The Longview School District will put off discussion of a third facilities bond until after its February election for its operations and education levy.
“Our efforts right now need to be focused on having success with the levy request,” Superintendent Dan Zorn said at a school board meeting last week.
Still, the district is still trying to determine why the $119 million facilities bond failed in the Nov. 5 general election, getting 58% approval but about 200 votes shy of attaining the 60% supermajority needed for passage. The preliminary message from those with their ears to the ground: The bond simply had too big a price tag for this community.
Nevertheless, school officials were pleased they came close.
“If this were any other kind of election it would have been a landslide ... but that’s the way it goes and we need to regroup,” Zorn said. “We still need to figure out long term ways to get those needs addressed, but we will figure it out after the levy.”
The bond got at least 60% approval in 12 of 32 voter precincts within school district boundaries. The measure failed to get even a simple majority in four precincts, all of them in West Longview and beyond: Bakers, Coal Creek, Ocean Beach and Stella.
Had the bond won even a simple majority in the Coal Creek and Stella precincts, the measure would have come within a whisker of passing.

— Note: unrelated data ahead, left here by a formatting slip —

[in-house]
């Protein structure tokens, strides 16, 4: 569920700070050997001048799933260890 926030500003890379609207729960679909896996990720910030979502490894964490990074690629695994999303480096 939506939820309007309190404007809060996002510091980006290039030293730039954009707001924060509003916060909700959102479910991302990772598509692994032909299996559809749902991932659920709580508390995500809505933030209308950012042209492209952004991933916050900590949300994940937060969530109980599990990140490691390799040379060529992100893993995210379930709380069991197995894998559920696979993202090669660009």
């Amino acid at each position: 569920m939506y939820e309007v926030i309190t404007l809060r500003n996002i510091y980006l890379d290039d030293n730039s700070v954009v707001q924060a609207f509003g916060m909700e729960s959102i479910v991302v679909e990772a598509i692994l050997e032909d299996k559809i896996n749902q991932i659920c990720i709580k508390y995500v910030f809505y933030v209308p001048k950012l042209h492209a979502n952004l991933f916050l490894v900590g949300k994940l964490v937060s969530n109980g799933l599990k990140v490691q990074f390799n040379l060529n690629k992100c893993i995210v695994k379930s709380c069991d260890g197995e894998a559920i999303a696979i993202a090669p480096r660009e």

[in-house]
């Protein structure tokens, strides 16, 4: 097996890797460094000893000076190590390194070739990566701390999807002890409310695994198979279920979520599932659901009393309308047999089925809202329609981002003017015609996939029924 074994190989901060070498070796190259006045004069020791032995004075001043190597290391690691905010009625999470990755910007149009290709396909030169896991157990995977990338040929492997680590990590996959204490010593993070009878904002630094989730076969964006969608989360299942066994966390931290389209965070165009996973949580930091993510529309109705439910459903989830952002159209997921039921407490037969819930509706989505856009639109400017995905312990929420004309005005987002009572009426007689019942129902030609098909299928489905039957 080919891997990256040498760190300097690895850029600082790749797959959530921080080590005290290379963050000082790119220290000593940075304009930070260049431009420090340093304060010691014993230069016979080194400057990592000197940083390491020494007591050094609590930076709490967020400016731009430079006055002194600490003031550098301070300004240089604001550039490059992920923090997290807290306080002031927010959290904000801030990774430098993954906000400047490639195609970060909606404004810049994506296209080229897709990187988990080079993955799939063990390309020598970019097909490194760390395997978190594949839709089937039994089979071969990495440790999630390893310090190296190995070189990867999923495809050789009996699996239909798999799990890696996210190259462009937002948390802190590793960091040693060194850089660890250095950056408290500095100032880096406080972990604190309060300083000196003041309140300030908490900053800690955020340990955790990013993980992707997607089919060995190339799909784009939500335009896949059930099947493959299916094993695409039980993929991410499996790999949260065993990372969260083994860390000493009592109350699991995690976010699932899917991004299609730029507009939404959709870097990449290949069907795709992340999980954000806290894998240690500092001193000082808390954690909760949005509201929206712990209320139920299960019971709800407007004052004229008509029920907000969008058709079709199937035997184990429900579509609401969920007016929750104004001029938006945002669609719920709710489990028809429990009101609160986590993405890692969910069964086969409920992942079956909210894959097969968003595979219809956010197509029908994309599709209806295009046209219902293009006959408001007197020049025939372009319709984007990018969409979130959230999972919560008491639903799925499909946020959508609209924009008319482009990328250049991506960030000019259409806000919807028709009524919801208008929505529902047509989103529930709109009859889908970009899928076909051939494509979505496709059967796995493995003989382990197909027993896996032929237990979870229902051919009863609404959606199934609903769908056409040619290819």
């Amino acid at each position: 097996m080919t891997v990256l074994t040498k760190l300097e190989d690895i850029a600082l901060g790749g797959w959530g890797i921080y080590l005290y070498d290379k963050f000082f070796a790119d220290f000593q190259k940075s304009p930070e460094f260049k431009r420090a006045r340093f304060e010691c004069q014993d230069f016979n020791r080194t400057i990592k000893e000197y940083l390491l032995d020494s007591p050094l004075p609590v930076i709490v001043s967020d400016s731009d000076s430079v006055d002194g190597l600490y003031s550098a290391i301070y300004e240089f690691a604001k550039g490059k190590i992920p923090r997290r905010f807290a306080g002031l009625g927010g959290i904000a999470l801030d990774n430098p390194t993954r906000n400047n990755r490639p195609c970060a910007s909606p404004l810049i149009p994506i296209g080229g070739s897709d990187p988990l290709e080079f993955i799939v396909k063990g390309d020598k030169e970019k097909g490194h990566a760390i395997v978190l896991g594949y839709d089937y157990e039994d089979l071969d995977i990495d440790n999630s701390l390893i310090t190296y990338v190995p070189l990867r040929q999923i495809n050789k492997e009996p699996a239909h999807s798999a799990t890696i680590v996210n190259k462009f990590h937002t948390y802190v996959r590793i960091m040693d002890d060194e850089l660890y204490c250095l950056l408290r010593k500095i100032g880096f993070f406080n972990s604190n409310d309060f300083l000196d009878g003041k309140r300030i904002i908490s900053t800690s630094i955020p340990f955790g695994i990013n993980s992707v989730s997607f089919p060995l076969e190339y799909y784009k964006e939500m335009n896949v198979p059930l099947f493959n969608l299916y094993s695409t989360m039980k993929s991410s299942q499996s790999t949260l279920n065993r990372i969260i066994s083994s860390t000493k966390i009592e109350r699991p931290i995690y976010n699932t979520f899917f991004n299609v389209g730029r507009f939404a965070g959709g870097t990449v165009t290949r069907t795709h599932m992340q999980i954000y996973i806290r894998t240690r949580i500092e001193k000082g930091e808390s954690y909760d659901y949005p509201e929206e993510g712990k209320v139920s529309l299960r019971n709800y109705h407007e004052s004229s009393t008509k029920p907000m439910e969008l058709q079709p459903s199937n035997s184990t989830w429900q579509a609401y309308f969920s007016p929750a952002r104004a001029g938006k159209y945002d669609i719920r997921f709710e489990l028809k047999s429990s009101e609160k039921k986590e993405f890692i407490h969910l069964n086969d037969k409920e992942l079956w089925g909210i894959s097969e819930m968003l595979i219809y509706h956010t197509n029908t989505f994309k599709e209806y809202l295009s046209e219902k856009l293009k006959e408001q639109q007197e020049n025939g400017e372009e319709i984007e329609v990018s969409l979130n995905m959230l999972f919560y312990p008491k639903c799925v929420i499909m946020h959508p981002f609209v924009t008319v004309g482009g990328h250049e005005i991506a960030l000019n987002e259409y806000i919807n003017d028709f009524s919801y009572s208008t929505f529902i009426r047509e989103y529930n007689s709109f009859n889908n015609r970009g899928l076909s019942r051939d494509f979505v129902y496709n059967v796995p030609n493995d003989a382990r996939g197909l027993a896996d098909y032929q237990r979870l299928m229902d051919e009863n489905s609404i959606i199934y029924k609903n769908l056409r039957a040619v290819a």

The bond would have paid to replace Mint Valley and Northlake elementary schools, upgrade Longview Memorial Stadium and undertake safety improvements districtwide. It would have cost the owner of a $200,000 home $176 annually for 21 years.
The ballot measure was the second time the district has tried to pass nine-figure facilities bond. The $121 million bond it proposed in 2017 fell by a similar amount, even though the voter turnout for the bond election this year was nearly 30 percent greater. As they did this year, a simple majority of voters in the Stella and Coal Creek rejected the 2017 bond.
Summer O’Neill is the Democratic precinct captain for Coal Creek Precinct and chair of Cowlitz County Democrats. She said she has heard from the community that increasing property taxes are at the root of the bond’s failure.
“Particularly as property taxes have increased with the evaluation of our homes, it’s become a much tougher sell to get voters to voluntarily increase them some more,” O’Neill said.
She said incomes are stagnant, and she pointed out that the largest block of voters are retirees who likely are on a fixed income.
“They’re getting painted into a corner,” O’Neill said.
There’s also a general lack of awareness of the conditions in the schools, O’Neill said, but she said the bond was just too large.
“People aren’t conformable with the size and scope of the projects,” O’Neill said. “It makes sense from the school district’s perspective to do it all at once. ... But it’s too much for our voters to take all at once.”
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Scott Schill, the Republican precinct captain for Coal Creek Precinct, said he felt that the support was there, but the district didn’t get the word out well enough.